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Have the Russian authorities decided to publicly tell the truth about Katyn and Stalin's role in the massacres?

Source: (info), 24/11/10

· Victims of Repressions · Moscow Region & Moscow City

On 26 November 2010 the State Duma plans to adopt a statement on the Katyn tragedy, a draft of which states that the shooting of thousands of Polish citizens, detained in NKVD prisoner of war camps and prisons in the western regions of Ukraine and Belarus, is a tragedy “for both Poland and Russia,” RIA Novosti news agency reports. As stated in the draft statement, official Soviet propaganda laid responsibility for the atrocity, that has received the general name of "Katyn tragedy," on Nazi criminals. This version has for many years been a subject of latent, but nonetheless fierce, debate in Soviet society and invariably has given rise to anger, resentment and mistrust on the part of the Polish people,” the draft document states.

The statement says that at the beginning of the 1990s Russia took “important steps towards establishing the truth about the Katyn tragedy.” “Published materials that were for many years kept in secret archives not only reveal the extent of this terrible tragedy, but also bear witness to the fact that the Katyn crime was committed on the direct orders of Stalin and other Soviet leaders,” the draft states. The Duma deputies believe: “It is necessary to further study the archives, verify the lists of those killed and restore the good names of those who were killed at Katyn and other places, and to find out all the circumstances of the tragedy.”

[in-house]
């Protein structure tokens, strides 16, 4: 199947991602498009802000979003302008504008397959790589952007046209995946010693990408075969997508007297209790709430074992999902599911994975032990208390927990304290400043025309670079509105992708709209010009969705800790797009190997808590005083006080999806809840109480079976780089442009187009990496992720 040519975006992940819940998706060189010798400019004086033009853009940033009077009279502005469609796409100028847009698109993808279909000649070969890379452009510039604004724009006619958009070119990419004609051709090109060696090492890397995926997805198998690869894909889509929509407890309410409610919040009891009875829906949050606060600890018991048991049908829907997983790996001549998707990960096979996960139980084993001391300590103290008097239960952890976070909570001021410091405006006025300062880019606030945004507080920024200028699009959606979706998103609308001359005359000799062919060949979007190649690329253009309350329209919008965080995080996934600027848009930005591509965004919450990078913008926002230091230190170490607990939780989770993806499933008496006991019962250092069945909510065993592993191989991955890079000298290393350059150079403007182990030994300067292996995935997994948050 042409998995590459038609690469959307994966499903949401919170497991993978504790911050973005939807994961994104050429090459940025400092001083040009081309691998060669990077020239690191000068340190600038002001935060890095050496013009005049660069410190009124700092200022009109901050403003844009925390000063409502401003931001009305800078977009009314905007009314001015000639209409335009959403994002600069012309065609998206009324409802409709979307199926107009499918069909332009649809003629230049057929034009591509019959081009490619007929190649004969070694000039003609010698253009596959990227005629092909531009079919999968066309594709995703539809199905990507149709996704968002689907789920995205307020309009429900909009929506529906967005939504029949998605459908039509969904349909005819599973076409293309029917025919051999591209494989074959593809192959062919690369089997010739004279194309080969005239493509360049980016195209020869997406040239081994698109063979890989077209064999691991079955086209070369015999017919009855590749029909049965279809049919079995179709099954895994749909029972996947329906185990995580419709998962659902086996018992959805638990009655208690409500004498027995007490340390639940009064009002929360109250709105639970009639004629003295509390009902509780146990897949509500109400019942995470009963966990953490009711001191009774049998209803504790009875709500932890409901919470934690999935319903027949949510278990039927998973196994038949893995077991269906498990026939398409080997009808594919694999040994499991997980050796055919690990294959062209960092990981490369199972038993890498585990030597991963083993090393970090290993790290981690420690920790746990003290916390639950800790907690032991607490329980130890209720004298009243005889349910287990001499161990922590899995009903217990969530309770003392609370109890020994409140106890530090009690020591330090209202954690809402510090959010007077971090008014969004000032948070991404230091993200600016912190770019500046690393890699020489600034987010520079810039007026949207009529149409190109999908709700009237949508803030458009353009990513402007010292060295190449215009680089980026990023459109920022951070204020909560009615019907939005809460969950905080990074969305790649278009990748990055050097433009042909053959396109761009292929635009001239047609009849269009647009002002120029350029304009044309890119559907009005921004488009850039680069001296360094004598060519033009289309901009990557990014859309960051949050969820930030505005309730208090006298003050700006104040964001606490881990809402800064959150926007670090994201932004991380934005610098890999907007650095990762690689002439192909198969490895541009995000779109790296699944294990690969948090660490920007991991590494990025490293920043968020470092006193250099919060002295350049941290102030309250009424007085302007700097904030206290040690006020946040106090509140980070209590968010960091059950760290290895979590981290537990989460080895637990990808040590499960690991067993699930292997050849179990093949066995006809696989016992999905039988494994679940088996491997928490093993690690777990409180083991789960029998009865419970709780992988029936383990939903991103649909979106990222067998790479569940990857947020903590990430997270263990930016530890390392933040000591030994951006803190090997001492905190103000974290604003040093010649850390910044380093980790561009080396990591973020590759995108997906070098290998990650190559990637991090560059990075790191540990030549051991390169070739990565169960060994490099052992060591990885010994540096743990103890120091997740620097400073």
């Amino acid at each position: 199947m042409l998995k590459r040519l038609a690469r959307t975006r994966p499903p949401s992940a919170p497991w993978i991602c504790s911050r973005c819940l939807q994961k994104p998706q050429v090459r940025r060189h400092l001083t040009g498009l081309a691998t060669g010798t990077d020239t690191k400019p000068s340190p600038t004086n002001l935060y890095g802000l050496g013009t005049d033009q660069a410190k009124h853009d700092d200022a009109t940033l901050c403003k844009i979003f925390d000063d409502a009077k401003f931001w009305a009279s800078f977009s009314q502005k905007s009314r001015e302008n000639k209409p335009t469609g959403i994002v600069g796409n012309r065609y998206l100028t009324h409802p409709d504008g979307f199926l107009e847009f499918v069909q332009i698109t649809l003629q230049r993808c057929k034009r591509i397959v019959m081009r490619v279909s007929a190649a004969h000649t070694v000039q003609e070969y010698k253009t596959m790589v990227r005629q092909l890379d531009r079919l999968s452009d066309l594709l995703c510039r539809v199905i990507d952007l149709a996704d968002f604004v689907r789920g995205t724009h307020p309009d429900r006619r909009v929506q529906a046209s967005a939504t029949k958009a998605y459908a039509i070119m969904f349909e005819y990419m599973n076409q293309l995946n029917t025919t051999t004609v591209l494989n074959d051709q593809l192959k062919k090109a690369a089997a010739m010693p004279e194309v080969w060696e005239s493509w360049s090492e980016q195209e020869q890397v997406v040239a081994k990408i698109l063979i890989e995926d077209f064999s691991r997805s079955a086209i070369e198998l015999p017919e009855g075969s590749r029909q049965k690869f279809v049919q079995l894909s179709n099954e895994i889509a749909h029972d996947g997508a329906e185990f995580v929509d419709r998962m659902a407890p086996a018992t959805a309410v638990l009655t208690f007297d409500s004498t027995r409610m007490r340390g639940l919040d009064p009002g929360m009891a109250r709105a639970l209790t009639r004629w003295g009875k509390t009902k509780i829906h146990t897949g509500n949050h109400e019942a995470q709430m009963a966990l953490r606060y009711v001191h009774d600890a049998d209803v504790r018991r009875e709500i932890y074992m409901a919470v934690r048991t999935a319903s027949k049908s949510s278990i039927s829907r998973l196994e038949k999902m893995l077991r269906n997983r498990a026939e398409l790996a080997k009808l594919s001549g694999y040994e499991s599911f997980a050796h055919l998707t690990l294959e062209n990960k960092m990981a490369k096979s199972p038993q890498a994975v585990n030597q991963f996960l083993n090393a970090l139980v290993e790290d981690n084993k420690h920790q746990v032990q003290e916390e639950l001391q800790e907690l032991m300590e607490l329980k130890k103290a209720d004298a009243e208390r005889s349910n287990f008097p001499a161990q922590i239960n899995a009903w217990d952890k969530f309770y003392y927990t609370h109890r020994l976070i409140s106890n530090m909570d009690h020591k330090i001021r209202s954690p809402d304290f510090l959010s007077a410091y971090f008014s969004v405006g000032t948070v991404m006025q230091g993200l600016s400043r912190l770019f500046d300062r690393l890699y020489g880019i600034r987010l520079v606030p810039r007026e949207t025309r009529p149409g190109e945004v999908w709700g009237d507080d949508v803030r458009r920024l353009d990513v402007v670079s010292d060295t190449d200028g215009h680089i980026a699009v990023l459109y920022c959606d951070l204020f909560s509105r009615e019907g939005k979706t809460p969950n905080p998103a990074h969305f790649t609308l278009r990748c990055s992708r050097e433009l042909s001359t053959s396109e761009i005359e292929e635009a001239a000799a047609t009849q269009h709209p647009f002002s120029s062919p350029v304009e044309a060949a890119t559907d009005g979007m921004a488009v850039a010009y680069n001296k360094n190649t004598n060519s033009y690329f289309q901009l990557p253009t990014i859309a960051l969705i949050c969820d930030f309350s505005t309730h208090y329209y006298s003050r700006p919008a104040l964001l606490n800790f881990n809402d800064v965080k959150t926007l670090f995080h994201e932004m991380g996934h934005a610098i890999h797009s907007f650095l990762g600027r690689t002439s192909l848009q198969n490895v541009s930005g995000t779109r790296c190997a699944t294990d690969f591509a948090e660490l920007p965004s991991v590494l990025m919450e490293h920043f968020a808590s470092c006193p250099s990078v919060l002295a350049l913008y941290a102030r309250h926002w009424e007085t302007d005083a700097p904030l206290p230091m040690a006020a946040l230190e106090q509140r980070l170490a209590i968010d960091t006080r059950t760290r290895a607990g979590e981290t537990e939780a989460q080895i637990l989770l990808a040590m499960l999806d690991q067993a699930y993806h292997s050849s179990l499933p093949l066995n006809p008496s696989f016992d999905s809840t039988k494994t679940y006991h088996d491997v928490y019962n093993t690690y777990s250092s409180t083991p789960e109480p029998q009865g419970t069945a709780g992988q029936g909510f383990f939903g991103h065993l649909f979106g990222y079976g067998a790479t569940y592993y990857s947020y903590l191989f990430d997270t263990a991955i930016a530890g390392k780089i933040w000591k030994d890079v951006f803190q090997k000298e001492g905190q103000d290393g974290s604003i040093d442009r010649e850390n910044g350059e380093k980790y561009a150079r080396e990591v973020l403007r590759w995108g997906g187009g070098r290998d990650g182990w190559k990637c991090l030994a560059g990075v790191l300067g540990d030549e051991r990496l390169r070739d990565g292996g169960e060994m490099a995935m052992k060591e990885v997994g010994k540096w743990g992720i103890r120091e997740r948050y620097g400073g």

“Sharing in grief with the Polish people, the State Duma deputies recall that Katyn is a tragic place for our country also. In the ditches of Katyn thousands of Soviet citizens destroyed by the Stalin regime in the years 1936-1938 lie buried,” the draft statement says.

“Decisvely condemning the regime that neglected the rights and lives of people, the State Duma deputies, in the name of the Russian people, stretch a hand of friendship to the Polish people and express the hope that a new phase in relations between our countries is beginning, and one that will develop on the basis of democratic values," the draft statement says. Achieving such a result will be “the best monument to the victims of the Katyn tragedy,” according to the State Duma.
On 2 November Moscow City Court rejected the suit of the Memorial human rights organization that the materials of the Katyn case be declassified. Aleksandr Guryanov, a representative of Memorial, said that in the course of the case the identity of the person at whose initiative the historical texts were classified was established.  “This turned out to be the Chief Military Prosecutor," Guryanov said. "But at the same time the representative of this organization claimed that no alternative had been possible, since the secret information had originated in another department,” Guryanov said.